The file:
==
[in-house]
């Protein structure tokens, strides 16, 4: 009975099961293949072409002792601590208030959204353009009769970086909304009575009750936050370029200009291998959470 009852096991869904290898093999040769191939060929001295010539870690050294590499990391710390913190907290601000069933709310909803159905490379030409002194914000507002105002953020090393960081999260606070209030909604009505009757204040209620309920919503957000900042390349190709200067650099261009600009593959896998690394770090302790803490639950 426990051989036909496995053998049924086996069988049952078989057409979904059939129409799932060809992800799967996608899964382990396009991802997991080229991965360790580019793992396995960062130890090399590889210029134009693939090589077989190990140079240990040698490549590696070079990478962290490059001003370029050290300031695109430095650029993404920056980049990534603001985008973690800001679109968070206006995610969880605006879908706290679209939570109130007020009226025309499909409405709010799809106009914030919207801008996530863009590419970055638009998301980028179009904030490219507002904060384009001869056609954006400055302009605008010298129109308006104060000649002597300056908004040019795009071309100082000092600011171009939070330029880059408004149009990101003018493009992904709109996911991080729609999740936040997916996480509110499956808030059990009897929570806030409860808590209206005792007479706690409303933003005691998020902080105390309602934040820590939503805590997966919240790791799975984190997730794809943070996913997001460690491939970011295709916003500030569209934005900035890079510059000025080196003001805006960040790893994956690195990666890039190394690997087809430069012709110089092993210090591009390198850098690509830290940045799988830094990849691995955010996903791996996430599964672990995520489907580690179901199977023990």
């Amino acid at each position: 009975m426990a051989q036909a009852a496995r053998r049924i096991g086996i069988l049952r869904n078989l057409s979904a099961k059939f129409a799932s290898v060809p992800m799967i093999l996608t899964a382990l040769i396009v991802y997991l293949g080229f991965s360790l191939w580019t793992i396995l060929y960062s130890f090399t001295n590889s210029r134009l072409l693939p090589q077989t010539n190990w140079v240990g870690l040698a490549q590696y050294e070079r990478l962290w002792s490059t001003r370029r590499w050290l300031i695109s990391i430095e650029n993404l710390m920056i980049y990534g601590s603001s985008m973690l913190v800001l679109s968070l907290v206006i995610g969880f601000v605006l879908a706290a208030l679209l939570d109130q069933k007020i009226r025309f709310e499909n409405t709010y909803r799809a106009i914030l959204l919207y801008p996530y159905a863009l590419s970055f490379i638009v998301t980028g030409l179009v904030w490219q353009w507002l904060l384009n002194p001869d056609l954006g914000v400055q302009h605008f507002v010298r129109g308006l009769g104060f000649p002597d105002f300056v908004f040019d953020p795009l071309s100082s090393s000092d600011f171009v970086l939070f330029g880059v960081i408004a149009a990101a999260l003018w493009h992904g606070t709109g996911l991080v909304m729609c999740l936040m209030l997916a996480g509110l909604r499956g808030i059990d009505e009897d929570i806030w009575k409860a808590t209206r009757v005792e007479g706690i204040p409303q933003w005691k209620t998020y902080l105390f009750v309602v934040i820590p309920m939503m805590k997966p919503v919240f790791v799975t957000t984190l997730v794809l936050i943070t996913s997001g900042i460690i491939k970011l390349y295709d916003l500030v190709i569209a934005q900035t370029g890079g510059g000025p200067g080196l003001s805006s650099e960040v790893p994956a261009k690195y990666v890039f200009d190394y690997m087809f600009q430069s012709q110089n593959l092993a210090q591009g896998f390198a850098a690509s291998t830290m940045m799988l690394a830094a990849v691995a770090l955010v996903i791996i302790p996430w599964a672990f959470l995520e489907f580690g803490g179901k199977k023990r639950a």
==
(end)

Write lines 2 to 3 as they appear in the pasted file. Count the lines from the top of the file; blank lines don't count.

């Protein structure tokens, strides 16, 4: 009975099961293949072409002792601590208030959204353009009769970086909304009575009750936050370029200009291998959470 009852096991869904290898093999040769191939060929001295010539870690050294590499990391710390913190907290601000069933709310909803159905490379030409002194914000507002105002953020090393960081999260606070209030909604009505009757204040209620309920919503957000900042390349190709200067650099261009600009593959896998690394770090302790803490639950 426990051989036909496995053998049924086996069988049952078989057409979904059939129409799932060809992800799967996608899964382990396009991802997991080229991965360790580019793992396995960062130890090399590889210029134009693939090589077989190990140079240990040698490549590696070079990478962290490059001003370029050290300031695109430095650029993404920056980049990534603001985008973690800001679109968070206006995610969880605006879908706290679209939570109130007020009226025309499909409405709010799809106009914030919207801008996530863009590419970055638009998301980028179009904030490219507002904060384009001869056609954006400055302009605008010298129109308006104060000649002597300056908004040019795009071309100082000092600011171009939070330029880059408004149009990101003018493009992904709109996911991080729609999740936040997916996480509110499956808030059990009897929570806030409860808590209206005792007479706690409303933003005691998020902080105390309602934040820590939503805590997966919240790791799975984190997730794809943070996913997001460690491939970011295709916003500030569209934005900035890079510059000025080196003001805006960040790893994956690195990666890039190394690997087809430069012709110089092993210090591009390198850098690509830290940045799988830094990849691995955010996903791996996430599964672990995520489907580690179901199977023990």
């Amino acid at each position: 009975m426990a051989q036909a009852a496995r053998r049924i096991g086996i069988l049952r869904n078989l057409s979904a099961k059939f129409a799932s290898v060809p992800m799967i093999l996608t899964a382990l040769i396009v991802y997991l293949g080229f991965s360790l191939w580019t793992i396995l060929y960062s130890f090399t001295n590889s210029r134009l072409l693939p090589q077989t010539n190990w140079v240990g870690l040698a490549q590696y050294e070079r990478l962290w002792s490059t001003r370029r590499w050290l300031i695109s990391i430095e650029n993404l710390m920056i980049y990534g601590s603001s985008m973690l913190v800001l679109s968070l907290v206006i995610g969880f601000v605006l879908a706290a208030l679209l939570d109130q069933k007020i009226r025309f709310e499909n409405t709010y909803r799809a106009i914030l959204l919207y801008p996530y159905a863009l590419s970055f490379i638009v998301t980028g030409l179009v904030w490219q353009w507002l904060l384009n002194p001869d056609l954006g914000v400055q302009h605008f507002v010298r129109g308006l009769g104060f000649p002597d105002f300056v908004f040019d953020p795009l071309s100082s090393s000092d600011f171009v970086l939070f330029g880059v960081i408004a149009a990101a999260l003018w493009h992904g606070t709109g996911l991080v909304m729609c999740l936040m209030l997916a996480g509110l909604r499956g808030i059990d009505e009897d929570i806030w009575k409860a808590t209206r009757v005792e007479g706690i204040p409303q933003w005691k209620t998020y902080l105390f009750v309602v934040i820590p309920m939503m805590k997966p919503v919240f790791v799975t957000t984190l997730v794809l936050i943070t996913s997001g900042i460690i491939k970011l390349y295709d916003l500030v190709i569209a934005q900035t370029g890079g510059g000025p200067g080196l003001s805006s650099e960040v790893p994956a261009k690195y990666v890039f200009d190394y690997m087809f600009q430069s012709q110089n593959l092993a210090q591009g896998f390198a850098a690509s291998t830290m940045m799988l690394a830094a990849v691995a770090l955010v996903i791996i302790p996430w599964a672990f959470l995520e489907f580690g803490g179901k199977k023990r639950a």